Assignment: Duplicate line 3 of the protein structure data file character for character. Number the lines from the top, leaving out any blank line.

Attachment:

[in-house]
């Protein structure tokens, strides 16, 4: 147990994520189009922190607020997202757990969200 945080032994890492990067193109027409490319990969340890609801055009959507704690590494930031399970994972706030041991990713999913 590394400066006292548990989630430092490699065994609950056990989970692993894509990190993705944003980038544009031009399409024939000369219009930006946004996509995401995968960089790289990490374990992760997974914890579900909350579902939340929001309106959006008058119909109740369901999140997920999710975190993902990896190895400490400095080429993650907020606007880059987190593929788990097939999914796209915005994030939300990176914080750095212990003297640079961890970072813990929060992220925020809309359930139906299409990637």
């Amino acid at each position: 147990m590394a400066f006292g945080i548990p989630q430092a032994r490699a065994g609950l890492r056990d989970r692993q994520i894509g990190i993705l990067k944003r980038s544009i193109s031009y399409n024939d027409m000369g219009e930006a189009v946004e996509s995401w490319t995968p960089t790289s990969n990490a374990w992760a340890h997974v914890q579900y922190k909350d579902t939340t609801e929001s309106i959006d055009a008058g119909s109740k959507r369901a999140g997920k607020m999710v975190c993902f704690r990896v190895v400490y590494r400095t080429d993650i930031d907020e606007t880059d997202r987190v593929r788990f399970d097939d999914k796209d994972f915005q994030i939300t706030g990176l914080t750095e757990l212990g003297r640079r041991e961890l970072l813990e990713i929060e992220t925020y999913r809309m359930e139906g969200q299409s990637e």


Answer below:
């Amino acid at each position: 147990m590394a400066f006292g945080i548990p989630q430092a032994r490699a065994g609950l890492r056990d989970r692993q994520i894509g990190i993705l990067k944003r980038s544009i193109s031009y399409n024939d027409m000369g219009e930006a189009v946004e996509s995401w490319t995968p960089t790289s990969n990490a374990w992760a340890h997974v914890q579900y922190k909350d579902t939340t609801e929001s309106i959006d055009a008058g119909s109740k959507r369901a999140g997920k607020m999710v975190c993902f704690r990896v190895v400490y590494r400095t080429d993650i930031d907020e606007t880059d997202r987190v593929r788990f399970d097939d999914k796209d994972f915005q994030i939300t706030g990176l914080t750095e757990l212990g003297r640079r041991e961890l970072l813990e990713i929060e992220t925020y999913r809309m359930e139906g969200q299409s990637e």